Selley Looby 3:29
So with most bills and pieces of legislation, there’s always things that get thrown out things that get snuck in. Can you share a little bit about those and how that has shaped the conversation and even the foundation and the structure of the current existing CTC bill? And also, you know, what do you think is next?

Bruce Lesley 3:49
Yeah, I think that part of the the reason why it doesn’t do more, is that there’s still this inherent issue that that many espouse about why we need the child tax credit to promote work. And the thing is, is we have a program called the Earned Income Tax Credit. It’s all about that. This bill, the Child Tax Credit really should be about how we are helping children in our country. And one of the things this bill does, it’s really good thing that they got in and really addressed a problem is that for wealthier families in the Child Tax Credit right now, every child in the family gets the child tax credit. So for every family and a family of makes $100,000 a year, say they have a family of three kids, they get $6,000 $2,000 per child for low income families. And this is like kind of crazy. It’s very paradoxical. And you would not think this would be the case. Let’s say a family with $10,000 of income a single mom with three kids, and the first child would get $1,250 So not even the full 2000 And the next two children get zero. So the difference is In the family with $100,000 in income, the Child Tax Credit gives them $6,000. The family with three kids at $10,000 gets $1,250. That is a massive disparity. And the bill before us then says, let’s at least get rid of the child penalty. And so what it is, at the very least as it says, every kid in that low income household then gets the $1,250. So that means that that household, we get $3,750, still not getting the same amount of money as everybody else. But it at least gets rid of one of the inherent unfairness issues in the child tax credit was is that there’s this child penalty for low income families. So the very families that need help for their kids the most are currently penalized. And at least this bill addresses that problem.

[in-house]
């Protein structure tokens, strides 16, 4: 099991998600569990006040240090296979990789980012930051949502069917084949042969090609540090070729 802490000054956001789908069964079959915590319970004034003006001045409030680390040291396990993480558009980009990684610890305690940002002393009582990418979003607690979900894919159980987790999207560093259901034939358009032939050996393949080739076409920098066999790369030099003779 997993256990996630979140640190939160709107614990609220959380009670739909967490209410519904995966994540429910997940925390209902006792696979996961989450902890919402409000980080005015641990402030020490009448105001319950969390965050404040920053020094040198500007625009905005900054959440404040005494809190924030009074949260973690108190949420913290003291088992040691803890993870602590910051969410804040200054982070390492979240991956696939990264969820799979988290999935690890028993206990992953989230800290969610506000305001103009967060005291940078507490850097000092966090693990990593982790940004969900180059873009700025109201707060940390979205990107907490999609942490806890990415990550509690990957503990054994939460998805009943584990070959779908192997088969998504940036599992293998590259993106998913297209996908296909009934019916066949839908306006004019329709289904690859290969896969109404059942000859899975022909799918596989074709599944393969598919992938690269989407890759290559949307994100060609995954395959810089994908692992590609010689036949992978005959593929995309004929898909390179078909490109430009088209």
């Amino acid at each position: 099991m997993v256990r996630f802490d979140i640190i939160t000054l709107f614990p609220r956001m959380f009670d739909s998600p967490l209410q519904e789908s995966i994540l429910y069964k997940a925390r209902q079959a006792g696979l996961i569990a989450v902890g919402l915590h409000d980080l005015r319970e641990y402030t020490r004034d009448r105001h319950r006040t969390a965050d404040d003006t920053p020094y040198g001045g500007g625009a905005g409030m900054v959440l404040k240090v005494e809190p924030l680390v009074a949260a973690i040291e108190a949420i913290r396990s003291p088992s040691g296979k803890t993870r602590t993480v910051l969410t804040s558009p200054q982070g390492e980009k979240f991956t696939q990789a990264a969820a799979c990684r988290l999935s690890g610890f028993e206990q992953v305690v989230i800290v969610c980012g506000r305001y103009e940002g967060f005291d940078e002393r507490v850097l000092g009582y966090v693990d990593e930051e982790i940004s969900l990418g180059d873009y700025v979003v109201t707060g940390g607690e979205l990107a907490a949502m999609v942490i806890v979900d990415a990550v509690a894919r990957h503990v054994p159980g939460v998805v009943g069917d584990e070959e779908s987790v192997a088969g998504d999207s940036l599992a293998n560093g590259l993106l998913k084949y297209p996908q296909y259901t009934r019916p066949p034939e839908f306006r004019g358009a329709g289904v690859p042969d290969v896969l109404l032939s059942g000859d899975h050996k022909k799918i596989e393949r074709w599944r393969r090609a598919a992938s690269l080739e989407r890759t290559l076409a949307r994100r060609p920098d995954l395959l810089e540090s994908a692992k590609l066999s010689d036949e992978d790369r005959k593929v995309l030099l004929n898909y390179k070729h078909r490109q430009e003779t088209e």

Selley Looby 5:51
That was very helpful. That was very helpful. So as many of our listeners have heard, and are likely aware, the child tax credit is one of the many instruments that the federal government uses to support kids and families. And the big news so far and 2024 is that it passed the House, and we are waiting with hopeful anticipation that we can move it forward. But it did pass by the house with a rare bipartisan majority. So what are the other tools and resources out there to take a look at the broader landscape of kid first legislation we are pleased to have with us today Congresswoman Suzanne Bonamici, from the first congressional district of Oregon,

Bruce Lesley 6:33
you know, in addition to the child tax credit, Congresswoman Bonamici, has just champion an array of issues of importance to kids, including strengthening public education. And in fact, it is one of the reasons she got involved in public service in Congress. She’s leader, the Education Workforce Committee, and ranking member of the Early Childhood Elementary and Secondary Education subcommittee. And in that role, she is really, again and again played a leadership role for us in Congress. In fact, in our champions for children report in our legislative scorecard in the 2023. Legislative session in Congress, she was ranked as our number one champion for children. We’re excited to have on speaking of kids, Congresswoman Suzanne Bonamici, Welcome to Speaking of kids.

Rep. Suzanne Bonamici 7:25
Well, thank you. And thank you so much for having me on the podcast.

Bruce Lesley 7:29
So for listeners, we are recording this interview on the day after a vote on the tax package and the house that included and the expansion of the Child Tax Credit Cards home. And I wanted to get your perspective on what this will mean for the families with children in Oregon and across the nation.

Speaker 1 7:47
I’m excited and was very proud to be able to support an expansion of the Child Tax Credit we saw from the work that we had done in the past expanding the Child Tax Credit, that it really significantly cut child poverty across the country, unfortunately, that had expired. And so yesterday, we were able to pass a bill here in the house, I would have preferred that it went farther. But I tell you, this is going to make a difference to 1000s of Children and Families, as you said, in Oregon and across the country. And it is such a good investment in our children. So yes, we we got that through the house. And I’m excited about that. And we’ll keep working on policies that support our children and families. ,